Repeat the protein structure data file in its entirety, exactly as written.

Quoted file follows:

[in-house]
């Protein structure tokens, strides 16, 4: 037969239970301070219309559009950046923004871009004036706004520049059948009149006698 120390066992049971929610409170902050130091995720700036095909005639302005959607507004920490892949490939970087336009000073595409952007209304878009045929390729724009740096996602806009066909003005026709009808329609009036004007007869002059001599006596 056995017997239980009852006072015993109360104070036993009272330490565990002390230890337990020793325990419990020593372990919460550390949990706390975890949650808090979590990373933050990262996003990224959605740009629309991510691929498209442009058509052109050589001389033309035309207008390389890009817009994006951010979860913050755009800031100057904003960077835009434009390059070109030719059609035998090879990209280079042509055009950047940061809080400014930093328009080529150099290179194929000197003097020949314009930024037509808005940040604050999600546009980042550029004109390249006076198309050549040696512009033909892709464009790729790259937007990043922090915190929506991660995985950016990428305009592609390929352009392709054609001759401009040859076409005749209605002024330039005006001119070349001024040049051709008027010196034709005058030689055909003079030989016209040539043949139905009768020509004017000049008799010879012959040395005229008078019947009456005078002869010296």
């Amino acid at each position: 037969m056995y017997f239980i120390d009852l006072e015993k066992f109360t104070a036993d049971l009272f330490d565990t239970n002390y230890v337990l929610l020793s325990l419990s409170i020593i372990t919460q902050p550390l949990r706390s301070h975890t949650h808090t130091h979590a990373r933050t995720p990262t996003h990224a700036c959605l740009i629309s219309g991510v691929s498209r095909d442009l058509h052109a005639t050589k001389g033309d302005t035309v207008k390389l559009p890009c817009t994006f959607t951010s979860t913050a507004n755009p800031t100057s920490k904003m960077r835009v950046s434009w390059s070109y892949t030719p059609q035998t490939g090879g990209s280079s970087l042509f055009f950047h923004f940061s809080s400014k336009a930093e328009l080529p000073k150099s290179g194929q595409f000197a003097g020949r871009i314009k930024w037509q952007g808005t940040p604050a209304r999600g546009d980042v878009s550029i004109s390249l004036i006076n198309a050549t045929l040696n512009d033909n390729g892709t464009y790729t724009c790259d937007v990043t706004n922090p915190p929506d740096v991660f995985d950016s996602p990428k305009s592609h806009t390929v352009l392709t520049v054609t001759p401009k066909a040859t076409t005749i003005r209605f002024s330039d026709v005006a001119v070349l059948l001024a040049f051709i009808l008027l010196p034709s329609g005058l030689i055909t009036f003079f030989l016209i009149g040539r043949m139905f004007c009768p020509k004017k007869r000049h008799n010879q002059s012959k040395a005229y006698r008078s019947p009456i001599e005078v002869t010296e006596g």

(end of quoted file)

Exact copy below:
[in-house]
């Protein structure tokens, strides 16, 4: 037969239970301070219309559009950046923004871009004036706004520049059948009149006698 120390066992049971929610409170902050130091995720700036095909005639302005959607507004920490892949490939970087336009000073595409952007209304878009045929390729724009740096996602806009066909003005026709009808329609009036004007007869002059001599006596 056995017997239980009852006072015993109360104070036993009272330490565990002390230890337990020793325990419990020593372990919460550390949990706390975890949650808090979590990373933050990262996003990224959605740009629309991510691929498209442009058509052109050589001389033309035309207008390389890009817009994006951010979860913050755009800031100057904003960077835009434009390059070109030719059609035998090879990209280079042509055009950047940061809080400014930093328009080529150099290179194929000197003097020949314009930024037509808005940040604050999600546009980042550029004109390249006076198309050549040696512009033909892709464009790729790259937007990043922090915190929506991660995985950016990428305009592609390929352009392709054609001759401009040859076409005749209605002024330039005006001119070349001024040049051709008027010196034709005058030689055909003079030989016209040539043949139905009768020509004017000049008799010879012959040395005229008078019947009456005078002869010296």
């Amino acid at each position: 037969m056995y017997f239980i120390d009852l006072e015993k066992f109360t104070a036993d049971l009272f330490d565990t239970n002390y230890v337990l929610l020793s325990l419990s409170i020593i372990t919460q902050p550390l949990r706390s301070h975890t949650h808090t130091h979590a990373r933050t995720p990262t996003h990224a700036c959605l740009i629309s219309g991510v691929s498209r095909d442009l058509h052109a005639t050589k001389g033309d302005t035309v207008k390389l559009p890009c817009t994006f959607t951010s979860t913050a507004n755009p800031t100057s920490k904003m960077r835009v950046s434009w390059s070109y892949t030719p059609q035998t490939g090879g990209s280079s970087l042509f055009f950047h923004f940061s809080s400014k336009a930093e328009l080529p000073k150099s290179g194929q595409f000197a003097g020949r871009i314009k930024w037509q952007g808005t940040p604050a209304r999600g546009d980042v878009s550029i004109s390249l004036i006076n198309a050549t045929l040696n512009d033909n390729g892709t464009y790729t724009c790259d937007v990043t706004n922090p915190p929506d740096v991660f995985d950016s996602p990428k305009s592609h806009t390929v352009l392709t520049v054609t001759p401009k066909a040859t076409t005749i003005r209605f002024s330039d026709v005006a001119v070349l059948l001024a040049f051709i009808l008027l010196p034709s329609g005058l030689i055909t009036f003079f030989l016209i009149g040539r043949m139905f004007c009768p020509k004017k007869r000049h008799n010879q002059s012959k040395a005229y006698r008078s019947p009456i001599e005078v002869t010296e006596g």